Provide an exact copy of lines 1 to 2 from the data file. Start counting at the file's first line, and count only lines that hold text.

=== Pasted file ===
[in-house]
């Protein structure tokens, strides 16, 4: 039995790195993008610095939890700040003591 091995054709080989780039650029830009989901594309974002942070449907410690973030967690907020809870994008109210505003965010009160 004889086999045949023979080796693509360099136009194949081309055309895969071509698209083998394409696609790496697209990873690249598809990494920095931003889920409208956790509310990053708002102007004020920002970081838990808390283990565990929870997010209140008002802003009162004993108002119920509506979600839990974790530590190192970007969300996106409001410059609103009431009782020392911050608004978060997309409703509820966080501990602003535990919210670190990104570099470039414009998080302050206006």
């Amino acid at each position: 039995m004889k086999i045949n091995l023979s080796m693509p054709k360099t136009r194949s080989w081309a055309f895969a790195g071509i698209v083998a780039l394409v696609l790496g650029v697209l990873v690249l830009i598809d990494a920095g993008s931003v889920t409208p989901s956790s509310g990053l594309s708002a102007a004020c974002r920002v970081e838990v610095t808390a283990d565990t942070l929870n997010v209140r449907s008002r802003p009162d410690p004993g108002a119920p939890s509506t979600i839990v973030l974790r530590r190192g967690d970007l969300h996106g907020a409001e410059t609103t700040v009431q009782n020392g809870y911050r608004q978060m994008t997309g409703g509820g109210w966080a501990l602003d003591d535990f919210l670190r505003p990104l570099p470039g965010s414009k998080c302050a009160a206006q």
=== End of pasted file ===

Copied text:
[in-house]
């Protein structure tokens, strides 16, 4: 039995790195993008610095939890700040003591 091995054709080989780039650029830009989901594309974002942070449907410690973030967690907020809870994008109210505003965010009160 004889086999045949023979080796693509360099136009194949081309055309895969071509698209083998394409696609790496697209990873690249598809990494920095931003889920409208956790509310990053708002102007004020920002970081838990808390283990565990929870997010209140008002802003009162004993108002119920509506979600839990974790530590190192970007969300996106409001410059609103009431009782020392911050608004978060997309409703509820966080501990602003535990919210670190990104570099470039414009998080302050206006």